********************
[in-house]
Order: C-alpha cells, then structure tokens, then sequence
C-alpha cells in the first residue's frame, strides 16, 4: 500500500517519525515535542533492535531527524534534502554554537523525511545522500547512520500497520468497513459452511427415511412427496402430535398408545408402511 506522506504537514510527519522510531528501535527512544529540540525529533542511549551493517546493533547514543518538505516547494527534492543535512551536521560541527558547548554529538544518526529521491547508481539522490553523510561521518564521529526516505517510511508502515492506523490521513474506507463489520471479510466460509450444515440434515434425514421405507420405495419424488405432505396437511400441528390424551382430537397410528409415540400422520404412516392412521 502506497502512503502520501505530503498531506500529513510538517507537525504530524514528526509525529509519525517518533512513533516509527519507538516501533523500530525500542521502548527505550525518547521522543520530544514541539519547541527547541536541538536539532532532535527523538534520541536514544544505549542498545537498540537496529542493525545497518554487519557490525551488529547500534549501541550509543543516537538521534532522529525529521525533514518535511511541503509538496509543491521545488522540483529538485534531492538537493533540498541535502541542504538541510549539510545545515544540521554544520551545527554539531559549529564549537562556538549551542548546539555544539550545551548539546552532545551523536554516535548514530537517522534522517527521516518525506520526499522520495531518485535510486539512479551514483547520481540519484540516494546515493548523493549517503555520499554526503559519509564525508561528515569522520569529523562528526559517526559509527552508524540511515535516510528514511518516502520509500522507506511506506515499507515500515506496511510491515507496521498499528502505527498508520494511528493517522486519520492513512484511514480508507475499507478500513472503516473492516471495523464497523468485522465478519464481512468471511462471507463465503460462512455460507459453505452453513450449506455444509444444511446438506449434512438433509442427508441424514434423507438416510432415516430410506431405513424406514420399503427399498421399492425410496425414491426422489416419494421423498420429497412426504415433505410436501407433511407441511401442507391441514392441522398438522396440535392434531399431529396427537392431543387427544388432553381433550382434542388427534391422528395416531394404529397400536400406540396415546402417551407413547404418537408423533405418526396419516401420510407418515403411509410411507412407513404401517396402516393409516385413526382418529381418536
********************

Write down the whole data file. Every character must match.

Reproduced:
[in-house]
Order: C-alpha cells, then structure tokens, then sequence
C-alpha cells in the first residue's frame, strides 16, 4: 500500500517519525515535542533492535531527524534534502554554537523525511545522500547512520500497520468497513459452511427415511412427496402430535398408545408402511 506522506504537514510527519522510531528501535527512544529540540525529533542511549551493517546493533547514543518538505516547494527534492543535512551536521560541527558547548554529538544518526529521491547508481539522490553523510561521518564521529526516505517510511508502515492506523490521513474506507463489520471479510466460509450444515440434515434425514421405507420405495419424488405432505396437511400441528390424551382430537397410528409415540400422520404412516392412521 502506497502512503502520501505530503498531506500529513510538517507537525504530524514528526509525529509519525517518533512513533516509527519507538516501533523500530525500542521502548527505550525518547521522543520530544514541539519547541527547541536541538536539532532532535527523538534520541536514544544505549542498545537498540537496529542493525545497518554487519557490525551488529547500534549501541550509543543516537538521534532522529525529521525533514518535511511541503509538496509543491521545488522540483529538485534531492538537493533540498541535502541542504538541510549539510545545515544540521554544520551545527554539531559549529564549537562556538549551542548546539555544539550545551548539546552532545551523536554516535548514530537517522534522517527521516518525506520526499522520495531518485535510486539512479551514483547520481540519484540516494546515493548523493549517503555520499554526503559519509564525508561528515569522520569529523562528526559517526559509527552508524540511515535516510528514511518516502520509500522507506511506506515499507515500515506496511510491515507496521498499528502505527498508520494511528493517522486519520492513512484511514480508507475499507478500513472503516473492516471495523464497523468485522465478519464481512468471511462471507463465503460462512455460507459453505452453513450449506455444509444444511446438506449434512438433509442427508441424514434423507438416510432415516430410506431405513424406514420399503427399498421399492425410496425414491426422489416419494421423498420429497412426504415433505410436501407433511407441511401442507391441514392441522398438522396440535392434531399431529396427537392431543387427544388432553381433550382434542388427534391422528395416531394404529397400536400406540396415546402417551407413547404418537408423533405418526396419516401420510407418515403411509410411507412407513404401517396402516393409516385413526382418529381418536